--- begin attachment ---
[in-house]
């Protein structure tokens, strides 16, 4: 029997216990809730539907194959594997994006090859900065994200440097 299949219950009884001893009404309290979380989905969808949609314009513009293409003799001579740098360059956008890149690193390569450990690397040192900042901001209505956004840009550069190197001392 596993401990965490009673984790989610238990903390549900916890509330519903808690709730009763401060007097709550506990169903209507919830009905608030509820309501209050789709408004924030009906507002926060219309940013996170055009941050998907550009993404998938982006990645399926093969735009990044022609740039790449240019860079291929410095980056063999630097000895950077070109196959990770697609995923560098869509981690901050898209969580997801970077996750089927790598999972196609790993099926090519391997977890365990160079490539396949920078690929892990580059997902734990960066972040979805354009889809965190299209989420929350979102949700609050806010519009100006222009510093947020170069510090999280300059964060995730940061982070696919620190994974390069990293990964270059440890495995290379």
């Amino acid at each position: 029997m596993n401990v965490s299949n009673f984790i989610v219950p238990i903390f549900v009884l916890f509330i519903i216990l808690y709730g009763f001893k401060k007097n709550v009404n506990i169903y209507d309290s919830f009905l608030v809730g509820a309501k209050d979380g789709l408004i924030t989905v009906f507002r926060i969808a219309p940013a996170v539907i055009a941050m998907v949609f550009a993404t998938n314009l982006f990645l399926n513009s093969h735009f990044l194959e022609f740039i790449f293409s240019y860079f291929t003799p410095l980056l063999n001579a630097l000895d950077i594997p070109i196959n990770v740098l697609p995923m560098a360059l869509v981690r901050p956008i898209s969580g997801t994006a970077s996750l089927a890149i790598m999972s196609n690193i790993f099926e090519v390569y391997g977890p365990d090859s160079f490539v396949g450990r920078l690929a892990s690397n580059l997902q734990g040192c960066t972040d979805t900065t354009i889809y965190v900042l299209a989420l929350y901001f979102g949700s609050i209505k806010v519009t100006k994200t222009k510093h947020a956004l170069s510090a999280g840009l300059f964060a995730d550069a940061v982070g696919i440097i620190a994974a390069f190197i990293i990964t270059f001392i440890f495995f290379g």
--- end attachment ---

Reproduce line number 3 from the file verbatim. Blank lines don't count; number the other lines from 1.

């Amino acid at each position: 029997m596993n401990v965490s299949n009673f984790i989610v219950p238990i903390f549900v009884l916890f509330i519903i216990l808690y709730g009763f001893k401060k007097n709550v009404n506990i169903y209507d309290s919830f009905l608030v809730g509820a309501k209050d979380g789709l408004i924030t989905v009906f507002r926060i969808a219309p940013a996170v539907i055009a941050m998907v949609f550009a993404t998938n314009l982006f990645l399926n513009s093969h735009f990044l194959e022609f740039i790449f293409s240019y860079f291929t003799p410095l980056l063999n001579a630097l000895d950077i594997p070109i196959n990770v740098l697609p995923m560098a360059l869509v981690r901050p956008i898209s969580g997801t994006a970077s996750l089927a890149i790598m999972s196609n690193i790993f099926e090519v390569y391997g977890p365990d090859s160079f490539v396949g450990r920078l690929a892990s690397n580059l997902q734990g040192c960066t972040d979805t900065t354009i889809y965190v900042l299209a989420l929350y901001f979102g949700s609050i209505k806010v519009t100006k994200t222009k510093h947020a956004l170069s510090a999280g840009l300059f964060a995730d550069a940061v982070g696919i440097i620190a994974a390069f190197i990293i990964t270059f001392i440890f495995f290379g």